Reality is a Game

Game thinking from Adam Clare

Tag: Itch.io

Dr. Trolley’s Problems are Yours to Solve

Download Dr. Trolley’s Problem on:

Steam (PC/Mac)           Itch.io (PC/Mac*)          App Store (iOS)

Dr. Trolley’s Problem is fully complete and at version 1.0. You can play this gam all about the trolley problem on almost all the important systems, with hopefully more to come. It’s the trolley problem game you’ve been waiting for!Dr. Trolley's Problem

Dr. Trolley’s Problem brings the classic philosophical quandaries of The Trolley Problem to life and asks you to make life or death decisions on the fly. Explore your moral fibre in ways you never imagined (or asked for)!

Dr. Trolley is an infamous robot mad scientist from another dimension which has sequestered you in its simulation to answer the most pressing questions:

Should humans be allowed to drive cars? Or would driving (and most other things) be safer in the hands of Artificial Intelligence?

 

Successes

trolley problem game screenshot

What we found during Early Access and almost a year of lackadaisical testing.

  • The trolley problem situations spurred the conversations we hoped for.
  • People want to be mobile, so the iOS version came from people asking for it.
  • People enjoyed the chance-based situations after a series of serious ones. This was predictable since the inclusion of chance takes mental pressure off of the player.
  • My code is like spaghetti, and yes, it’s far worse than VVVVVV‘s. I consider this point about code a success since my coding as improved to know how bad I was at it 😉

Next Steps

Promotion!

Basically we’re going to try to get it this game in front of as many people as possible. We’d love your help in that process! Tell your friends about the game and share as much as you can on social media.

 

Since a game is never actually done, we’re going to continue to fix bugs. I wish I could release things that are bug free, but that’s basically impossible for me 🙁

*the Itch.io Mac version is suffering from inability to correctly sign the app. Still working on it. The Steam version seems to work.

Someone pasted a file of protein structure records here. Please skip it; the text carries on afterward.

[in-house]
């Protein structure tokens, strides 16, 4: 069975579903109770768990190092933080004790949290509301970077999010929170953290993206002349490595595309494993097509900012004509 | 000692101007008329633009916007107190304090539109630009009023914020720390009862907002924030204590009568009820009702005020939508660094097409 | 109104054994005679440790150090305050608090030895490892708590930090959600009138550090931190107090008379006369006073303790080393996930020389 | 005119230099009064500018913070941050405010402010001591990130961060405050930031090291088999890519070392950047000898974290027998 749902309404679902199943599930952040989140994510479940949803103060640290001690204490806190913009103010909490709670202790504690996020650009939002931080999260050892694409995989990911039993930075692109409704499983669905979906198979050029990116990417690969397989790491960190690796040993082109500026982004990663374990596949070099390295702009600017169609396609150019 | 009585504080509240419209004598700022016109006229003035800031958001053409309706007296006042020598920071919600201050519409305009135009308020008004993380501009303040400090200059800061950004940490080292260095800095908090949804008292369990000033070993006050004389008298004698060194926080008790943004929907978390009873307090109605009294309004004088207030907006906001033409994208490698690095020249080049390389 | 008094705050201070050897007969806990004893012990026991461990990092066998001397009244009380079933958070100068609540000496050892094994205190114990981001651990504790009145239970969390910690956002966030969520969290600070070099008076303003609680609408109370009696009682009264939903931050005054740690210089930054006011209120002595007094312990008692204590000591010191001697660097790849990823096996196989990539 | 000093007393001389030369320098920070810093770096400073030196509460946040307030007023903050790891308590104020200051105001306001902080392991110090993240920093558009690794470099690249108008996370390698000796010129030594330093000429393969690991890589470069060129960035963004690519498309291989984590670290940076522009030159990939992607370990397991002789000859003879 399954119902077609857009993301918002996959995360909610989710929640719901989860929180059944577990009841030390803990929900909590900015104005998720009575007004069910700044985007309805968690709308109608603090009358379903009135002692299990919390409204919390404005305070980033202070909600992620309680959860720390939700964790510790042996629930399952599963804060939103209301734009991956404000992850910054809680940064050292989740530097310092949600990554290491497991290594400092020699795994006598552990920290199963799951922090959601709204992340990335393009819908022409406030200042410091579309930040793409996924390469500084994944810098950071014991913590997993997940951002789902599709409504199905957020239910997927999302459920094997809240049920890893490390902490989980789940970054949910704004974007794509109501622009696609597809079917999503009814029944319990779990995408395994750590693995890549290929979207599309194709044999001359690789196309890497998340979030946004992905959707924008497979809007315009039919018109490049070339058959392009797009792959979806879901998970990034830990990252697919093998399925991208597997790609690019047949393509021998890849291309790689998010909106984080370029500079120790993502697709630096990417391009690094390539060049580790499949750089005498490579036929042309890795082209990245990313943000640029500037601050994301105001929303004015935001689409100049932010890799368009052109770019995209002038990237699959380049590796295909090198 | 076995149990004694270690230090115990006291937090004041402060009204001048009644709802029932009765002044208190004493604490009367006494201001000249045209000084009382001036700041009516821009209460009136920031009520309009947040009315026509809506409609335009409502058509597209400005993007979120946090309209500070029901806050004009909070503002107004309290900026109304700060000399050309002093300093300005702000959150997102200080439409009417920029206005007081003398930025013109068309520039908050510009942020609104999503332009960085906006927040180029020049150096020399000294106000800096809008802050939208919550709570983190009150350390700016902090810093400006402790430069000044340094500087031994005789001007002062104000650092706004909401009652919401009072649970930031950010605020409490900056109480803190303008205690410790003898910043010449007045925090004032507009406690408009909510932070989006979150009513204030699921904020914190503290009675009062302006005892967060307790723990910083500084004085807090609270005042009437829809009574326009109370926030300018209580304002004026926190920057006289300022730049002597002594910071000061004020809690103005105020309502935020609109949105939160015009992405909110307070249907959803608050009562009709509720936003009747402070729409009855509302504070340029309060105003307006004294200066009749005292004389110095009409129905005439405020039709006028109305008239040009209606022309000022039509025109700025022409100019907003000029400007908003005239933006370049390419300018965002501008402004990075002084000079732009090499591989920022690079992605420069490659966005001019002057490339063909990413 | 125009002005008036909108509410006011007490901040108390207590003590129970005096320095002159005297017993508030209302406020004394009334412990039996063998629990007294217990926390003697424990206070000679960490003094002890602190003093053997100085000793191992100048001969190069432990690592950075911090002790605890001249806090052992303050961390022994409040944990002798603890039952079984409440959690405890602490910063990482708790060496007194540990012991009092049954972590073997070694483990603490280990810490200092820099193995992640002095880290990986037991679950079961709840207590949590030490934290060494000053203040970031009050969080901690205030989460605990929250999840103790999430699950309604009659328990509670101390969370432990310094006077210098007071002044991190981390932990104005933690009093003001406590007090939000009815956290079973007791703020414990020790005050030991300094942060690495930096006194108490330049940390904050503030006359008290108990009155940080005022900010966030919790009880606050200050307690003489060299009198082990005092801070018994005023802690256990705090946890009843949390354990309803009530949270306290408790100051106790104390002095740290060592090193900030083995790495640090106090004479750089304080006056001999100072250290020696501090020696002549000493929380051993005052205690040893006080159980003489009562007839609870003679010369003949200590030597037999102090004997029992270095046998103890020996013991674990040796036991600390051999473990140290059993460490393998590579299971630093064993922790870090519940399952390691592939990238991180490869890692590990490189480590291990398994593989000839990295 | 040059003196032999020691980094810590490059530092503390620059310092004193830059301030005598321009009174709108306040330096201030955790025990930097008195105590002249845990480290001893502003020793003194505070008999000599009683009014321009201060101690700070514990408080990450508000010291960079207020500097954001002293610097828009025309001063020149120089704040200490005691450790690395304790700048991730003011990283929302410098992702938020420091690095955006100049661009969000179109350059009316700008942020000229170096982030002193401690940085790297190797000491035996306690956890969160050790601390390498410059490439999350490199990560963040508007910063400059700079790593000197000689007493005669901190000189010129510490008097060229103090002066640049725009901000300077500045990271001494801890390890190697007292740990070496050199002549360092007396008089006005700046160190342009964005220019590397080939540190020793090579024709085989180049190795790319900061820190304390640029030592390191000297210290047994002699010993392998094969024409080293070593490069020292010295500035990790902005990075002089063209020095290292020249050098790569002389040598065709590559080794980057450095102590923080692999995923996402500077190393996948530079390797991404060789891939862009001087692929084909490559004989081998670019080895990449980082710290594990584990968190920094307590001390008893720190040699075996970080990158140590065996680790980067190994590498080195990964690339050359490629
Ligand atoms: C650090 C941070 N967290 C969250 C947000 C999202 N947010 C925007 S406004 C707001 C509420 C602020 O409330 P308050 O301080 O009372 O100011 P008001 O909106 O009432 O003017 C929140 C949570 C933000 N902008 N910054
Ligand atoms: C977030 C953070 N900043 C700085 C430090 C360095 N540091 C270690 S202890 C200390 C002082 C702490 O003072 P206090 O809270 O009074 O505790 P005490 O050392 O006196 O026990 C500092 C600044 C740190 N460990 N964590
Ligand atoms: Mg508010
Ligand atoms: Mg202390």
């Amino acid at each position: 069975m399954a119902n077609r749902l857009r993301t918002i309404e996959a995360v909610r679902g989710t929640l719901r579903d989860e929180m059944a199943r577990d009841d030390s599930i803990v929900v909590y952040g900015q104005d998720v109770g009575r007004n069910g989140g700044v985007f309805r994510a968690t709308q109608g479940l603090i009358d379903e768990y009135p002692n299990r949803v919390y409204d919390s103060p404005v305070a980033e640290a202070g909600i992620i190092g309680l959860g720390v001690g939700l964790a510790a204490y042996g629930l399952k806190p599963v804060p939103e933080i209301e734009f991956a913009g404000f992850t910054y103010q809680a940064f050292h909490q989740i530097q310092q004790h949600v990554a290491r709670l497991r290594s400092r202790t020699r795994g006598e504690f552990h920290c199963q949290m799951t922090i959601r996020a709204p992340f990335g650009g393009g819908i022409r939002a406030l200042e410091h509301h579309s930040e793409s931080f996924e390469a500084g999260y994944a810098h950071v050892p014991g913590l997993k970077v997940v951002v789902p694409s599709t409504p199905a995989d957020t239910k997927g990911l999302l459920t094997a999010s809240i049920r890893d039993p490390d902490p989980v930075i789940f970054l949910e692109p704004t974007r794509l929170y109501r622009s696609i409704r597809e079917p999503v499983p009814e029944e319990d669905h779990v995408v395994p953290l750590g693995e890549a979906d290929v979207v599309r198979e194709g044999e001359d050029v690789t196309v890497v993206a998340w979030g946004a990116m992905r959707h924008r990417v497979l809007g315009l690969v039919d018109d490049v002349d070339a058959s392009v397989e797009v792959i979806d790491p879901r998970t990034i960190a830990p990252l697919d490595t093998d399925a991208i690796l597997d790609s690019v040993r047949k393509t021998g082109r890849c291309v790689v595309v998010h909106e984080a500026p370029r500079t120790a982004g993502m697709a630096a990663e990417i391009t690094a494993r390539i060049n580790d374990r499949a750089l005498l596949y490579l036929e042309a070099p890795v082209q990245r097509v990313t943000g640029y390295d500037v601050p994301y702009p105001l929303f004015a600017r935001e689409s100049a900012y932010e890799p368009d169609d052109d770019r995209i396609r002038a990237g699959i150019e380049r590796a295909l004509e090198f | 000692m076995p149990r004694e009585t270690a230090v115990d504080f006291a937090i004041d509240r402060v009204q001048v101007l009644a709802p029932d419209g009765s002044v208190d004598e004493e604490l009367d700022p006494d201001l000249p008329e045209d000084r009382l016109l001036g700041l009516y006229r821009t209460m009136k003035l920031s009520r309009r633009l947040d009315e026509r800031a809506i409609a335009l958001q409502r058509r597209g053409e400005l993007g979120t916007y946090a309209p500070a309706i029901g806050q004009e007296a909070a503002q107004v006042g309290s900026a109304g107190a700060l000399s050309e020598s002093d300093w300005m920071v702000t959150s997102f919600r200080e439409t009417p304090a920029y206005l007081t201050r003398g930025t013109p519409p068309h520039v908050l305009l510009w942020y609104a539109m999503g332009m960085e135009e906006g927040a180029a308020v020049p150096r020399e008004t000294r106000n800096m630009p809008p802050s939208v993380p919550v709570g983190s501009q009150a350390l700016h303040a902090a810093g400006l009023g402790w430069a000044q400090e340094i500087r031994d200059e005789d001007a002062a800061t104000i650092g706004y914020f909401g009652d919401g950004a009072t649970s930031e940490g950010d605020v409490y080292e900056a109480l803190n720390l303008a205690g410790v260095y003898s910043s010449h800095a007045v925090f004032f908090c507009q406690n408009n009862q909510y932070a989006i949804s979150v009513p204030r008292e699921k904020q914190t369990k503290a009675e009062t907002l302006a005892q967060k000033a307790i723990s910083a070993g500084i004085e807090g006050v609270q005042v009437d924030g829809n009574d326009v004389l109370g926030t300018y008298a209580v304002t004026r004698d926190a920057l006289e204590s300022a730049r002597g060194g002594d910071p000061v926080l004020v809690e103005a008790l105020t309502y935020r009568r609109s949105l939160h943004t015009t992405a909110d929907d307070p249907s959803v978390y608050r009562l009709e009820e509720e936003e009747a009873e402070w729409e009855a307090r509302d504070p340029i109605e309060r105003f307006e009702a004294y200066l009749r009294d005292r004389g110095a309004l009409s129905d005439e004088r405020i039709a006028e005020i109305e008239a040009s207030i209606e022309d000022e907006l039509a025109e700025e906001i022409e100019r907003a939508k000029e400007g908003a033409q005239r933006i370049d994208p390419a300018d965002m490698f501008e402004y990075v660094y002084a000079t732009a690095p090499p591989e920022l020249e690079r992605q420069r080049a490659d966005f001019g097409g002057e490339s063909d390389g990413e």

trolley problem game

If we get enough sales (that’s to say quantifiable interest) we’ll do more:

  • Add thematic situation packs. Situations take time to make and I only want to create more if I know they’ll be played. Thematic situations like political ones require custom art and that adds hard costs (not just time).
  • Android version. I’ve tried and failed due to the bundle size, hopefully this will be released soon.
  • Better, real time, statistics. I’ll admit the game is deceptive and I don’t like that as one of the goals from the get go was to share stats about player decisions. Implementing this turned out to be a nightmare and delayed us releasing the game by half a year. In summary, sending data to an analytics program is easy (ads track you everywhere and you really should get a tracker blocker), showing the collected data back to players is hard. I know that someone reading this is thinking “but that’s so easy and I do that all the time”; but, my coding skills are limited and my patience has run out dealing with multiple analytics services and their limitations.

You made it this far in the post so I know you care 🙂

 

 

Please show your love by sharing this post on your social network of choice.

A Look Behind The Scenes At Itch.io

Itch.io is a great site for indie games for two reasons: you can find games to play (and buy) and it’s a handy tool for developers. The creator of the site is a fan of post-mortems, much like me, and he wrote a blog post outlining the inner finances and working of Itch.io.

Of all registered users only 13% have uploaded a public game. This suggests that the majority of users that have registered are more interested in playing games than distributing them. A nice indicator of where future development time should be spent as itch.io currently is primarily for sellers.

Interestingly, in the blog post he mentions how he first envisioned the site, which is rather different compared to what it is now.

84% of purchases are from external sites. Originally itch.io had no way to browse games, the philosophy was that the site would provide the tools but not the distribution. I’ve since changed my mind and added plenty of ways to discover games on the site. I’m not sure what my target percentage for internal purchases should be but I’m actively trying to increase it with features like the recently released game recommendation system. To me, it’s an indicator of how well I’m doing in distributing games. I get very excited when I release a new way for people to discover games and it results in additional purchases that might have otherwise never happened.

I’m looking forward to more of these sorts of posts in the future.

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